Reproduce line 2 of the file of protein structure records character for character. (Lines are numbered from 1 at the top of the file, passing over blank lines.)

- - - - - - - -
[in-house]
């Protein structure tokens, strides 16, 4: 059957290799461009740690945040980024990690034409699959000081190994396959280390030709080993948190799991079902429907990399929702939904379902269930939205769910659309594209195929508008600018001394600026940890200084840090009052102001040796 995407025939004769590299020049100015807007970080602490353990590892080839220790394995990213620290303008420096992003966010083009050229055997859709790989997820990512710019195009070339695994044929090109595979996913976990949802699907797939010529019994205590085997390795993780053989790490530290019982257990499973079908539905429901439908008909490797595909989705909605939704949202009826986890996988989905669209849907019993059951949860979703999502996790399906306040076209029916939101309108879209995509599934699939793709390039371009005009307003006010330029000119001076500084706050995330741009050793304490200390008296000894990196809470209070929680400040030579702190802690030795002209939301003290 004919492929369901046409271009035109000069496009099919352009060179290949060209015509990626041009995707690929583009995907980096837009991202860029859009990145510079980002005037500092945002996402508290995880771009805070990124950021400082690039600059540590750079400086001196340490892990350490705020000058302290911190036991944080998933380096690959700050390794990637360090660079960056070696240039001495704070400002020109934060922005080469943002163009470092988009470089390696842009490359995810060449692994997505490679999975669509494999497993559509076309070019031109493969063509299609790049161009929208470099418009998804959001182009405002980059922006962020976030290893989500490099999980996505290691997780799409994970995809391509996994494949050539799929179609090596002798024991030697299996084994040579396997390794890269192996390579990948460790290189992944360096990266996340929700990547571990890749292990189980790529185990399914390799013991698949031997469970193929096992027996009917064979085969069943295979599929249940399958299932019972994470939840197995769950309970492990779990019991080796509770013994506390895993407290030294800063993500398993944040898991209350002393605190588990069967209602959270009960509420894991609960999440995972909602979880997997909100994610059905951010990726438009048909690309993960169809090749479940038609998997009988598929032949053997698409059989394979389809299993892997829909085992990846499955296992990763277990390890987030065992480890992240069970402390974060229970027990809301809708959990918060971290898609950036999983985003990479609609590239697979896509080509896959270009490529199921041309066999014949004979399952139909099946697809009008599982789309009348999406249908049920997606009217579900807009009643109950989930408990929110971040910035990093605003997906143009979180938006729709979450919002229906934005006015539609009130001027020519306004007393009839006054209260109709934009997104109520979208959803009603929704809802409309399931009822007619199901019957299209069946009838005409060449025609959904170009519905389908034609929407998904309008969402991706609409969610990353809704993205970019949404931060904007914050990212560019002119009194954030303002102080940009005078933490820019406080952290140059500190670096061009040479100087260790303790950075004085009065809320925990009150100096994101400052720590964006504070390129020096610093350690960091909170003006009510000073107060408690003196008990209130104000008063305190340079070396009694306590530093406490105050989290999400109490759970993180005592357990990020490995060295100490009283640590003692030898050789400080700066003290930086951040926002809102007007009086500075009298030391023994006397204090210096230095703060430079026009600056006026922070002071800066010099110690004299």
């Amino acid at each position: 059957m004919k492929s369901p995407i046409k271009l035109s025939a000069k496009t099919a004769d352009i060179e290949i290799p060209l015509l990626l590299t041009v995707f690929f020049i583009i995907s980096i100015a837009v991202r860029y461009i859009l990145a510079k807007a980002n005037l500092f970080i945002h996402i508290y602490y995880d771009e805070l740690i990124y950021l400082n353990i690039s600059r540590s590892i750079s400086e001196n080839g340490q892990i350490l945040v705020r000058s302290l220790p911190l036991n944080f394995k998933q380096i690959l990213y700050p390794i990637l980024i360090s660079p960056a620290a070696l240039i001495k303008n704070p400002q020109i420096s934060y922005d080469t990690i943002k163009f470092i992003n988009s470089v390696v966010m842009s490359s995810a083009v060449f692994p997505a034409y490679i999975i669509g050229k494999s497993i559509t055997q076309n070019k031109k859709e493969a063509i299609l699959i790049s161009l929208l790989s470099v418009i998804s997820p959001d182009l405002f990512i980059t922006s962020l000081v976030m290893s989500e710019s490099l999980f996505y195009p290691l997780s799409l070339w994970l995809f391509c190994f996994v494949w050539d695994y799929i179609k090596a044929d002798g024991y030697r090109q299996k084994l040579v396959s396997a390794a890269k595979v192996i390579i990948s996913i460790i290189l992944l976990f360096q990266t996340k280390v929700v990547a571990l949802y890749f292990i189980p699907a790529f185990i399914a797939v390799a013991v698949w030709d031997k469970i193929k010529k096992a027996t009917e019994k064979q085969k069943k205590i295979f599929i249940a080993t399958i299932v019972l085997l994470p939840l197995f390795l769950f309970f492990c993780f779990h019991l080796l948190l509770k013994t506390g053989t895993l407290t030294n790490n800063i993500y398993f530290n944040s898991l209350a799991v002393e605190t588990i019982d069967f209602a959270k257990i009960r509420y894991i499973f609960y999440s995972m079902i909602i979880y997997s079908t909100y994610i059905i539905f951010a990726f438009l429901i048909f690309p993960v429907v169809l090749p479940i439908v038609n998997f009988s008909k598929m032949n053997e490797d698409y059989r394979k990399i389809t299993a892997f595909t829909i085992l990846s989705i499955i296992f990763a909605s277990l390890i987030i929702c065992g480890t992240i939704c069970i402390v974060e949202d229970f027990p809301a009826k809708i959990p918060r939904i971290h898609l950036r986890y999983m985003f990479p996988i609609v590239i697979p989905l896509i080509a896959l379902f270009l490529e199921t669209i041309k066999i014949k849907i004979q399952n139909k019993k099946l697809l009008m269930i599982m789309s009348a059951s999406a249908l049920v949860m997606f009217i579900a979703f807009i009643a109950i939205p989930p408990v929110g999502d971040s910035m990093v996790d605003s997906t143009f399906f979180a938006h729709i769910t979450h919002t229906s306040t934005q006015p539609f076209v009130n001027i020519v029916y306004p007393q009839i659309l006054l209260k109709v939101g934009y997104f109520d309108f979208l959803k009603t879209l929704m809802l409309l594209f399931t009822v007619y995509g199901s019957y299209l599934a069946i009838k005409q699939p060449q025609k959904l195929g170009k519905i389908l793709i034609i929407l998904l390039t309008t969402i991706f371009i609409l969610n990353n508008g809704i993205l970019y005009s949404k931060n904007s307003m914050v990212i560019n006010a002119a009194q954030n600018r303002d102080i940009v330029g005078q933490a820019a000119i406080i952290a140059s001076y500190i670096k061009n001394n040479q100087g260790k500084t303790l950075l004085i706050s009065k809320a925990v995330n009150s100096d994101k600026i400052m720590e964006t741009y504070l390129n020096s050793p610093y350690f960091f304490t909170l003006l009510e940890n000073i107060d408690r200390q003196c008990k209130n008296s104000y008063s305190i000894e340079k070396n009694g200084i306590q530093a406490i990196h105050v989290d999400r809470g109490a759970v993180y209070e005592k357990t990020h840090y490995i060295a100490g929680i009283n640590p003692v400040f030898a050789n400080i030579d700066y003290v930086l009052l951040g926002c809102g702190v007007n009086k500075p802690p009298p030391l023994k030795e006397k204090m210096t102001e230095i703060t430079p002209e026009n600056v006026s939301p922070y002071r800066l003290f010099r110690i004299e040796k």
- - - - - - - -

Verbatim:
């Protein structure tokens, strides 16, 4: 059957290799461009740690945040980024990690034409699959000081190994396959280390030709080993948190799991079902429907990399929702939904379902269930939205769910659309594209195929508008600018001394600026940890200084840090009052102001040796 995407025939004769590299020049100015807007970080602490353990590892080839220790394995990213620290303008420096992003966010083009050229055997859709790989997820990512710019195009070339695994044929090109595979996913976990949802699907797939010529019994205590085997390795993780053989790490530290019982257990499973079908539905429901439908008909490797595909989705909605939704949202009826986890996988989905669209849907019993059951949860979703999502996790399906306040076209029916939101309108879209995509599934699939793709390039371009005009307003006010330029000119001076500084706050995330741009050793304490200390008296000894990196809470209070929680400040030579702190802690030795002209939301003290 004919492929369901046409271009035109000069496009099919352009060179290949060209015509990626041009995707690929583009995907980096837009991202860029859009990145510079980002005037500092945002996402508290995880771009805070990124950021400082690039600059540590750079400086001196340490892990350490705020000058302290911190036991944080998933380096690959700050390794990637360090660079960056070696240039001495704070400002020109934060922005080469943002163009470092988009470089390696842009490359995810060449692994997505490679999975669509494999497993559509076309070019031109493969063509299609790049161009929208470099418009998804959001182009405002980059922006962020976030290893989500490099999980996505290691997780799409994970995809391509996994494949050539799929179609090596002798024991030697299996084994040579396997390794890269192996390579990948460790290189992944360096990266996340929700990547571990890749292990189980790529185990399914390799013991698949031997469970193929096992027996009917064979085969069943295979599929249940399958299932019972994470939840197995769950309970492990779990019991080796509770013994506390895993407290030294800063993500398993944040898991209350002393605190588990069967209602959270009960509420894991609960999440995972909602979880997997909100994610059905951010990726438009048909690309993960169809090749479940038609998997009988598929032949053997698409059989394979389809299993892997829909085992990846499955296992990763277990390890987030065992480890992240069970402390974060229970027990809301809708959990918060971290898609950036999983985003990479609609590239697979896509080509896959270009490529199921041309066999014949004979399952139909099946697809009008599982789309009348999406249908049920997606009217579900807009009643109950989930408990929110971040910035990093605003997906143009979180938006729709979450919002229906934005006015539609009130001027020519306004007393009839006054209260109709934009997104109520979208959803009603929704809802409309399931009822007619199901019957299209069946009838005409060449025609959904170009519905389908034609929407998904309008969402991706609409969610990353809704993205970019949404931060904007914050990212560019002119009194954030303002102080940009005078933490820019406080952290140059500190670096061009040479100087260790303790950075004085009065809320925990009150100096994101400052720590964006504070390129020096610093350690960091909170003006009510000073107060408690003196008990209130104000008063305190340079070396009694306590530093406490105050989290999400109490759970993180005592357990990020490995060295100490009283640590003692030898050789400080700066003290930086951040926002809102007007009086500075009298030391023994006397204090210096230095703060430079026009600056006026922070002071800066010099110690004299």